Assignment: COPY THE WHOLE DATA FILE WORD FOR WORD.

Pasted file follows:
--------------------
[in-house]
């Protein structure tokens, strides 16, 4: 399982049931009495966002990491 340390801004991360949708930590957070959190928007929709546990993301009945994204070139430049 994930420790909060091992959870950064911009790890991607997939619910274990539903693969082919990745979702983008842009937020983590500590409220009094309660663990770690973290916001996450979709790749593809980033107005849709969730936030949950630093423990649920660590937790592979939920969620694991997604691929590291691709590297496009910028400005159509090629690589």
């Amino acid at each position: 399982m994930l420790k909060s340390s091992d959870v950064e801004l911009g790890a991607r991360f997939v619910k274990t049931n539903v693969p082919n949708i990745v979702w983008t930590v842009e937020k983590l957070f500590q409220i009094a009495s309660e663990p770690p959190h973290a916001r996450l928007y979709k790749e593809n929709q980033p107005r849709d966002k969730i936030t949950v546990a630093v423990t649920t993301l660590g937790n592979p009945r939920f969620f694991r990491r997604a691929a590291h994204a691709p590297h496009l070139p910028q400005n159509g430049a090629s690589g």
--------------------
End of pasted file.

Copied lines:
[in-house]
């Protein structure tokens, strides 16, 4: 399982049931009495966002990491 340390801004991360949708930590957070959190928007929709546990993301009945994204070139430049 994930420790909060091992959870950064911009790890991607997939619910274990539903693969082919990745979702983008842009937020983590500590409220009094309660663990770690973290916001996450979709790749593809980033107005849709969730936030949950630093423990649920660590937790592979939920969620694991997604691929590291691709590297496009910028400005159509090629690589």
């Amino acid at each position: 399982m994930l420790k909060s340390s091992d959870v950064e801004l911009g790890a991607r991360f997939v619910k274990t049931n539903v693969p082919n949708i990745v979702w983008t930590v842009e937020k983590l957070f500590q409220i009094a009495s309660e663990p770690p959190h973290a916001r996450l928007y979709k790749e593809n929709q980033p107005r849709d966002k969730i936030t949950v546990a630093v423990t649920t993301l660590g937790n592979p009945r939920f969620f694991r990491r997604a691929a590291h994204a691709p590297h496009l070139p910028q400005n159509g430049a090629s690589g």